“We never had any art taught in our school. He just had the gift,” she said. “They were real good people.”
Judge Henry Lackey met Gore while at Mississippi College. “He is a person who we are proud to have from Calhoun County,” Lackey said. “He loves his work and loves for people to look at his work. He came to First Baptist of Calhoun City and sculpted the Head of Christ while he conducted a worship service. It was outstanding.”
Lackey said that Gore’s great, great grandfather, Thomas Gore, donated the section of land that Calhoun City is built on.
“His grandfather is buried near the Myrl T. Owen home in Calhoun City on Lackey Drive. A story that has been handed down through the years is that there was a treasure buried there. When I was a little boy I dug under every tree around looking for the treasure. The only house I didn’t dig under was Coot Boland’s. Later there was a stone placed on the grave and people still came by trying to find the grave. Once I received a call from a neighbor, Harry Botcher, that there were some relatives in town looking for the grave site and they had heard about the treasure. I laughed and told them there was no need in looking unless they wanted to dig under Coot Boland’s house, because I had looked everywhere else. The story about the treasure still lives on,” he laughingly said.
Thomas’s son, who was nicknamed “Rock” was tarred and feathered in Calhoun County for preaching against alcohol. After surviving that he went on to become a Methodist circuit rider (preacher) in Gore Springs, the town that bears his name.
Lackey said, “Every time I go to Mississippi College I make it a point to see Sam. I also make it a point to see the statue of Jesus washing the feet of his disciples, and Moses bringing the tablet of the Ten Commandments down Mt. Sanai. His work is so moving.”
Jasper Lewis McPhail said he knew Sam when they were going to basketball games at Slate Springs, Pittsboro, and Big Creek.
“We were classmates at Mississippi College and have remained friends throughout the years. We live near each other in Clinton and attend the same church. Sam is a member of Sunday school which I teach. I have always loved art and Sam is the best impressionist, outside Claude Monet, that I have ever known,” McPhail said. “He is a committed person, humble about everything he does. His ministry of sculpting the Head of Christ as he preaches is the most moving experience I have ever encountered. His audience is usually spellbound, and he does it with the most serene expression on his face. He never gets in a hurry, and sometimes I wonder if he can finish the work in 30 minutes, but he always makes it.”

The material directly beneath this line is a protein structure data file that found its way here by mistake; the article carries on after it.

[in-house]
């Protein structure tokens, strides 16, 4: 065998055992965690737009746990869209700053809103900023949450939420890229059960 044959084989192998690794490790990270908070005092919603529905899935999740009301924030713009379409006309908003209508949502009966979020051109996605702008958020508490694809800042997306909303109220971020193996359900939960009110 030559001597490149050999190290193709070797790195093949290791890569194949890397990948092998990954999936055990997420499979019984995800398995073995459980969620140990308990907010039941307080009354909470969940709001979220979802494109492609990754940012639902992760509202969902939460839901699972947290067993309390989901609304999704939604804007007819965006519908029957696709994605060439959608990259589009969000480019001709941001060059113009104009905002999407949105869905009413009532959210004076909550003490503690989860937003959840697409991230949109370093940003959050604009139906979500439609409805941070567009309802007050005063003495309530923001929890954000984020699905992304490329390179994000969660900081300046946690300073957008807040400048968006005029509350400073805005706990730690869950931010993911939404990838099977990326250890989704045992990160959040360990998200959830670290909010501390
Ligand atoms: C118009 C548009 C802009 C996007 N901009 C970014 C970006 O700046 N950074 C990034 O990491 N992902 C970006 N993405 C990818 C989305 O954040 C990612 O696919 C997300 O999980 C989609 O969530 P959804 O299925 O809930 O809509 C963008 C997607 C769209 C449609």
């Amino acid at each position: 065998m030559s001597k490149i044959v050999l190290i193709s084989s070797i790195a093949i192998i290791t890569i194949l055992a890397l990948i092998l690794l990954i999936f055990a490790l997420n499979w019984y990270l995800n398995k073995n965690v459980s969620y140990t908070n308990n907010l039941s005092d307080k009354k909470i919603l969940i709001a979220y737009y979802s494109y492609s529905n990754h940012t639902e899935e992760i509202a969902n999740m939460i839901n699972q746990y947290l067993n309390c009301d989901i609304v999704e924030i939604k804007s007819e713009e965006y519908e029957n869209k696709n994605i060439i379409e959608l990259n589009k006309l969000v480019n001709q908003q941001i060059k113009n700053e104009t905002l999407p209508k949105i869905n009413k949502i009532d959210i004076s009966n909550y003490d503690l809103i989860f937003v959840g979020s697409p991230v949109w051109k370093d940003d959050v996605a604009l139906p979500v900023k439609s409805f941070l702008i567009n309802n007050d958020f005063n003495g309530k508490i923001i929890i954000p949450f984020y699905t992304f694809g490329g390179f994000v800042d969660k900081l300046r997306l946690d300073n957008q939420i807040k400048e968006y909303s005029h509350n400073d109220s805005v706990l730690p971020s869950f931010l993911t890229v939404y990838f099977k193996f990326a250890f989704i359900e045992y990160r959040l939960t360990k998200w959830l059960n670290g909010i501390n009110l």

“Looking back it is amazing that a small-town young man like Sam Gore would return to his alma mater to head a new art department without any students, faculty, or facilities,” McPhail said. “Fast forward 58 years later, the department is one of the most important in the region with renowned art collections, many faculty and students from as far away as China and Nepal. Sam Gore’s personal art and sculpture is widely acclaimed throughout the art world.”
According to McPhail, Alex Ettl, owner of the Sculpture House of New York was so impressed after visiting Dr. Gore in his Mississippi College Department that he wrote a check to endow a sculptor award to be given annually to a student and later was to endow a chair of art at the college. McPhail donated his art collection of 92 art works valued at over $1 million to Mississippi College in appreciation for the college and in honor of his friend Sam Gore for his unique contributions to the college and the field of art in general.
“Dr. Gore is considered a great impressionist artist and is internationally known for his Biblical Sculptures. His worship services speak to me in a way that is unforgettable. He is remarkable. His life matches what he says. It is always about the man he portrays – Jesus,” said McPhail.